I thought I lost her.
My little girl. I thought I lost her.
We’re visiting family for the weekend. Headed to higher ground where the snow is deeper and the sledding is faster. The twins had been sledding all day and after dinner were at it for round 396. X-Man came inside just as I was buttoning up the little Beastie’s snow suit and slipping on my boots. Lil’ Girl was on the front porch.
And then she wasn’t.
I carted the babe outside and hubby followed. I pulled X-Man on my lap and we went flying down the hill. I thought she’d be at the bottom. Thought she’d taken one of the sleds for a solo run and would be there, in her neon pink, a grin spread across her rosy cheeks.
But she wasn’t.
It’s dark down there, at the bottom of the hill. the trees are thick and the bushes mark a path that winds back and forth over the ground and then skirts the creek. The creek with the thin layer of ice and the frozen water that churns beneath. They know not to go near the creek. They know. But….
She wasn’t at the bottom. Trudging back up the hill, the snow heavy on my boots and my breath bursts of clouds against my cheeks, I watched for her. No pink. No giggle. No sneaky Lil’ Girl. At the top of the hill I did a quick scan. All sleds were accounted for. We yelled for her to come out of her hiding spot, but received no reply.
Inside we did a quick search and came up empty. Back into the cold Hubby and I went. Our flashlights ricochet off the snow banks as the drifts climbed higher up our legs. We split up and took different paths, following any trail that may have been recent.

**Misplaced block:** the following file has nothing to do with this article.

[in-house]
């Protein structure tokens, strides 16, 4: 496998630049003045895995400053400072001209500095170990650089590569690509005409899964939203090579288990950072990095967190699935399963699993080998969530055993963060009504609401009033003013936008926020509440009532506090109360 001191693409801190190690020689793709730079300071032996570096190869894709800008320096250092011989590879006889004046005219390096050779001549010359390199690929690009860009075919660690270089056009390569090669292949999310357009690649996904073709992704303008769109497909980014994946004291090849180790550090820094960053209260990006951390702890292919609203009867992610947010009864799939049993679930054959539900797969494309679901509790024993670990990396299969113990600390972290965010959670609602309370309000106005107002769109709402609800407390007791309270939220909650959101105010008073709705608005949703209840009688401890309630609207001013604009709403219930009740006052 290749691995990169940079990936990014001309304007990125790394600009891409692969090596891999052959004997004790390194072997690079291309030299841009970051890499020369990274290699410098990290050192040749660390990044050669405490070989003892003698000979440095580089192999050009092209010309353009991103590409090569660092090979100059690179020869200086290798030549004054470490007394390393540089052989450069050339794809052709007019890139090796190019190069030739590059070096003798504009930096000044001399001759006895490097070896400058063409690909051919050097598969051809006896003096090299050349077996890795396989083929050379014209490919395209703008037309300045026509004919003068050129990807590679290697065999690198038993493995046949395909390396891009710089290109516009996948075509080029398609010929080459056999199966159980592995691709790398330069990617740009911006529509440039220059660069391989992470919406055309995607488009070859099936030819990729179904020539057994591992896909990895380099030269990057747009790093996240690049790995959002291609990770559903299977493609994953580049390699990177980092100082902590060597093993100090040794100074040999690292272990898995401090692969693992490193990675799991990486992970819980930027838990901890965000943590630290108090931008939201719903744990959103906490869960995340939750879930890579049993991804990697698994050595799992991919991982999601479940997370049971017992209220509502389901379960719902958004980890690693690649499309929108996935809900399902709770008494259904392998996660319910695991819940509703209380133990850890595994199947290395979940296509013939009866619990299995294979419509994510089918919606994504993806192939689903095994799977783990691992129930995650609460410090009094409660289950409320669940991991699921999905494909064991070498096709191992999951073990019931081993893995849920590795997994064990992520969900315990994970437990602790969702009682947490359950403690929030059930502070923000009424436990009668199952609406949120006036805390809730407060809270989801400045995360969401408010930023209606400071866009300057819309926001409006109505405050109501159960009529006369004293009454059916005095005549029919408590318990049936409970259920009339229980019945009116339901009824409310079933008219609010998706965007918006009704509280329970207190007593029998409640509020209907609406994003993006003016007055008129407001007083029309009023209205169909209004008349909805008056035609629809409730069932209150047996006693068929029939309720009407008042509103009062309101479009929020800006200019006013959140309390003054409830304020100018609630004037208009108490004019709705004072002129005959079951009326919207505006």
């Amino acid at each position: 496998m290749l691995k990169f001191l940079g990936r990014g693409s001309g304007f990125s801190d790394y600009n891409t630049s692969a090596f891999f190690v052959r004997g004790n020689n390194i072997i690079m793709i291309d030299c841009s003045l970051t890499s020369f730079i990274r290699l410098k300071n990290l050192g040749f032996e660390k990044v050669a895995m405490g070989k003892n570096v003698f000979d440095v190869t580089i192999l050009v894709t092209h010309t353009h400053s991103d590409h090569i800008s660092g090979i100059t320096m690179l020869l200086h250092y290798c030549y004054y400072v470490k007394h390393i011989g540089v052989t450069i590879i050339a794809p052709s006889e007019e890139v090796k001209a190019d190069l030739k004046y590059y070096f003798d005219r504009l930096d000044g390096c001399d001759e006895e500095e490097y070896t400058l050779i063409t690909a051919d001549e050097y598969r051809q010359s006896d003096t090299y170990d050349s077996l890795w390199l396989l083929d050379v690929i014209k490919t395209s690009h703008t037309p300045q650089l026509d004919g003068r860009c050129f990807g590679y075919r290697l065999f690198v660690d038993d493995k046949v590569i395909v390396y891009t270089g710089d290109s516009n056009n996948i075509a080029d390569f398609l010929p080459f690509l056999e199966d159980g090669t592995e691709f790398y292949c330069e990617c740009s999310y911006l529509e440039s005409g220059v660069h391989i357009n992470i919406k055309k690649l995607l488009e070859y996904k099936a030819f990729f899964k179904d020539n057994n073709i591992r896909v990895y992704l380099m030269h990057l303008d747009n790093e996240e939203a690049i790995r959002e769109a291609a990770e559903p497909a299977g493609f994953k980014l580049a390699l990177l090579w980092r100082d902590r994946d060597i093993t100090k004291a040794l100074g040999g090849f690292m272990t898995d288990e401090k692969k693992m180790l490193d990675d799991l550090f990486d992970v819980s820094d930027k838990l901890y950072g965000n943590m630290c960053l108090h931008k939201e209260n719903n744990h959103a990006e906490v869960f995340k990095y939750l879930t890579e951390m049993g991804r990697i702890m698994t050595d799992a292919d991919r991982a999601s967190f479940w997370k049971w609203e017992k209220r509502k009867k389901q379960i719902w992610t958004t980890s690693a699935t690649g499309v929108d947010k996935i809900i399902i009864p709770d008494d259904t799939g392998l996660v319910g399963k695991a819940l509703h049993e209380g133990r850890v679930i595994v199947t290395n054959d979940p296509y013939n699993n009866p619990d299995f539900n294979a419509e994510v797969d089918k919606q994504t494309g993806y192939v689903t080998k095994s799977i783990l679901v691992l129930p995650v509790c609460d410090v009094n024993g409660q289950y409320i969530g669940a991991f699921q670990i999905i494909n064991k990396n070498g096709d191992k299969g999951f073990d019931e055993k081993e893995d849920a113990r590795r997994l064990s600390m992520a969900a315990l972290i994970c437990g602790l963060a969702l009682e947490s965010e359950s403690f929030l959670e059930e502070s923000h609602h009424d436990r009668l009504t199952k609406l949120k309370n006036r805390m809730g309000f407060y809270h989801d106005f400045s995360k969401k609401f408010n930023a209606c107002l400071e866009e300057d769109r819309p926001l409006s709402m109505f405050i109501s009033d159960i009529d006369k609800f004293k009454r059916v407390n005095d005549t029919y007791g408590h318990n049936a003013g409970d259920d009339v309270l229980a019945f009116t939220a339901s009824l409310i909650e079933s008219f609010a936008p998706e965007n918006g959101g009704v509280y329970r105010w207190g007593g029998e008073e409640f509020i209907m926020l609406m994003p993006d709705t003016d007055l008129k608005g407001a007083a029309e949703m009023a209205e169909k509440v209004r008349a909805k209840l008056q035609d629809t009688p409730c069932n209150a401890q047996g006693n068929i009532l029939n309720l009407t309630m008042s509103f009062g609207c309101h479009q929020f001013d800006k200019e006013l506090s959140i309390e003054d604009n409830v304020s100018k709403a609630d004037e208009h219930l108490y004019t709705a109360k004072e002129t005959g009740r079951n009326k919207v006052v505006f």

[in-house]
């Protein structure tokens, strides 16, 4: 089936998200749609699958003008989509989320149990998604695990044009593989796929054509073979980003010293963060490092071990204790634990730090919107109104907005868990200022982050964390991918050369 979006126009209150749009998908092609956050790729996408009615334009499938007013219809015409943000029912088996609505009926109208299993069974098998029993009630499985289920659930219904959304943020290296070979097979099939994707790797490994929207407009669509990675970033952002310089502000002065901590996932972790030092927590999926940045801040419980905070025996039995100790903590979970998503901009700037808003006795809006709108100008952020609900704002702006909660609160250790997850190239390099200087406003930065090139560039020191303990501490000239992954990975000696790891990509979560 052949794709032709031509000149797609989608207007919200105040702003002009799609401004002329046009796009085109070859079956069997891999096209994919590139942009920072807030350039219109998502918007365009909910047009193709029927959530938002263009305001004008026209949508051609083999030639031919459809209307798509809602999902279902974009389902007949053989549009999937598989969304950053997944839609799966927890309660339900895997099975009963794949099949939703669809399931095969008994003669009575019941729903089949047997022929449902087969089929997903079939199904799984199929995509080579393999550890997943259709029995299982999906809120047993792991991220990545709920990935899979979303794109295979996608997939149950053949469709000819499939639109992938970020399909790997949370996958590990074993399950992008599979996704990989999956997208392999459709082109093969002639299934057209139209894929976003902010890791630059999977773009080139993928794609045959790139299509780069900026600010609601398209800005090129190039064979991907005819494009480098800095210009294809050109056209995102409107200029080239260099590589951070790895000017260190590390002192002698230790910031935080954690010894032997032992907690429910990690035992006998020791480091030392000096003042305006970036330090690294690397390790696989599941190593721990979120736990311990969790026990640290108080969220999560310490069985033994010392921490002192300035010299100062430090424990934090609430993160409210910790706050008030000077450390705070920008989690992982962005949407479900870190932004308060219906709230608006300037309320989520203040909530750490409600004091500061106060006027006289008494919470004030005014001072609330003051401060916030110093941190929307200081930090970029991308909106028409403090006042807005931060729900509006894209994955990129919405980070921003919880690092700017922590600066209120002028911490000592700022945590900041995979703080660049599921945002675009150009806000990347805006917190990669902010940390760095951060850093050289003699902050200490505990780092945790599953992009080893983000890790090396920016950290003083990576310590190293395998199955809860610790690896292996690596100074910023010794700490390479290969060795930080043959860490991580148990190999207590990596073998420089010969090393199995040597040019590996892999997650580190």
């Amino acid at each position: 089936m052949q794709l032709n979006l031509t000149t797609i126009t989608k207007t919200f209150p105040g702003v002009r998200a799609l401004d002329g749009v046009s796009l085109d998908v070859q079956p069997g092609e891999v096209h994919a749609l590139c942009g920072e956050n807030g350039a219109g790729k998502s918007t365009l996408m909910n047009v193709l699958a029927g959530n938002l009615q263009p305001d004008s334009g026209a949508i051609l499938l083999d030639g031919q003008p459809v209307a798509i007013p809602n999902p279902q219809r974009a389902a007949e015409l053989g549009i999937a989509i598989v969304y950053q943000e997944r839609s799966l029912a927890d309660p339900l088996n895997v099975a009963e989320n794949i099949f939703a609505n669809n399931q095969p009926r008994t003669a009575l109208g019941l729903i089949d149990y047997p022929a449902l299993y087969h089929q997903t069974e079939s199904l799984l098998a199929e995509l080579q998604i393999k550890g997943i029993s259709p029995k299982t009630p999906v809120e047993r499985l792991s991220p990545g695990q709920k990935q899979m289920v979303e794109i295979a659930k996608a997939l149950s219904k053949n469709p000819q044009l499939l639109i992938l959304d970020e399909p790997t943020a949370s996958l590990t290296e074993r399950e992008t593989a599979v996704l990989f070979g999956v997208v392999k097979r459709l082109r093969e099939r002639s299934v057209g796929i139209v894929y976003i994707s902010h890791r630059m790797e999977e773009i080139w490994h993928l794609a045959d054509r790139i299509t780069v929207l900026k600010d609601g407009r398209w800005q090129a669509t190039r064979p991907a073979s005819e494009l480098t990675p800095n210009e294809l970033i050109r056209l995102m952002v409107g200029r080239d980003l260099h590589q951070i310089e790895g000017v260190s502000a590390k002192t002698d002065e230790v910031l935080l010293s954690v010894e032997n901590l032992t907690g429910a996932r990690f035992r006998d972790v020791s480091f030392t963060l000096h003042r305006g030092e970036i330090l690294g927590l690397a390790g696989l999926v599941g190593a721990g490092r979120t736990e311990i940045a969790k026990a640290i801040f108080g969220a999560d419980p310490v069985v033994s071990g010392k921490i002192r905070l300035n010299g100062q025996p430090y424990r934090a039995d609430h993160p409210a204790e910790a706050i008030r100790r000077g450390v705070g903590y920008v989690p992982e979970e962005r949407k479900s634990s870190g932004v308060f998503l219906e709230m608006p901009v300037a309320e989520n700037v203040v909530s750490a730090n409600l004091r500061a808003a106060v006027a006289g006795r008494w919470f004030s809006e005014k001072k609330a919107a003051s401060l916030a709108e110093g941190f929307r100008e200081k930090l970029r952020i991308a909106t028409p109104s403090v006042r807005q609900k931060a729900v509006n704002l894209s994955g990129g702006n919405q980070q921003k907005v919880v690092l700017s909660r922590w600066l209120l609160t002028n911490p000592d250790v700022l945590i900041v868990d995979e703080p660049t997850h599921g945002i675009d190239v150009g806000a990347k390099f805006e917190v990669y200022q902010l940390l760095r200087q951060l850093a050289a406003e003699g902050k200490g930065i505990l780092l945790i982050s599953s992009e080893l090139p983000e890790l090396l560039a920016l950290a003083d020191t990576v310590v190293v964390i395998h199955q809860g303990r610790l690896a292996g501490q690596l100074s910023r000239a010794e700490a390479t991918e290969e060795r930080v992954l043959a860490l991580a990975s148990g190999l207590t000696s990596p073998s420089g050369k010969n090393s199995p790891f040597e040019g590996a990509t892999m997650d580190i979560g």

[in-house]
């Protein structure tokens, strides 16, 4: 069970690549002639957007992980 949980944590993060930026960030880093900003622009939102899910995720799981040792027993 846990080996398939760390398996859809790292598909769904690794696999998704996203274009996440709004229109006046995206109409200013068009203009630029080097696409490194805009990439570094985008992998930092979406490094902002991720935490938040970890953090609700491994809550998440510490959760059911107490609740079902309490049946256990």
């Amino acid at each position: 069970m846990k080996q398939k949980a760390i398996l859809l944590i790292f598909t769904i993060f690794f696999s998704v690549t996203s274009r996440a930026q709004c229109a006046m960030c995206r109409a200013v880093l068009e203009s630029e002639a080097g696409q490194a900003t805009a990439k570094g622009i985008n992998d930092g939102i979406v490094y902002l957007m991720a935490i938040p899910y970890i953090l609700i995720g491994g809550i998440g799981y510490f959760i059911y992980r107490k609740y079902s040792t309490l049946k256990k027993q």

At first I wasn’t worried. At ;first I just thought she was playing. Being sneaky. Giving us all a fright and then she’d pop out and say “Boo!”. But the mountains returned only my voice and the echo of her name. I started to panic. My flashlight bounced and my eyes searched for pink. For brown hair among the branches. I followed tracks that wound around, in and out of the bushes. Through the field and skirted the creek. I prayed.
Jesus help me find my little girl.
The tracks ended a foot from the edge of the water. She couldn’t be there. Please God let her not be there.
I circled back around, searching for more tracks, but I’d followed them all. Then, from the top of the hill Hubby called my name. I got her.
Thank you God. She’s home. She’s safe.
I stopped at the top of the hill to catch my breath then went to the house. Hubby stepped outside and told me he’d found her, feet from where I’d been earlier. She’d had an accident and was embarrassed to come out. But she was safe.
It is amazing what the body will do. How it will safeguard you until the limit is met and exceeded. She was fine, but I was not. He held me as I sobbed tears of relief-thankful that she was back. Unharmed. Safe.
Brush the tears away.
Thank you Jesus. She’s safe.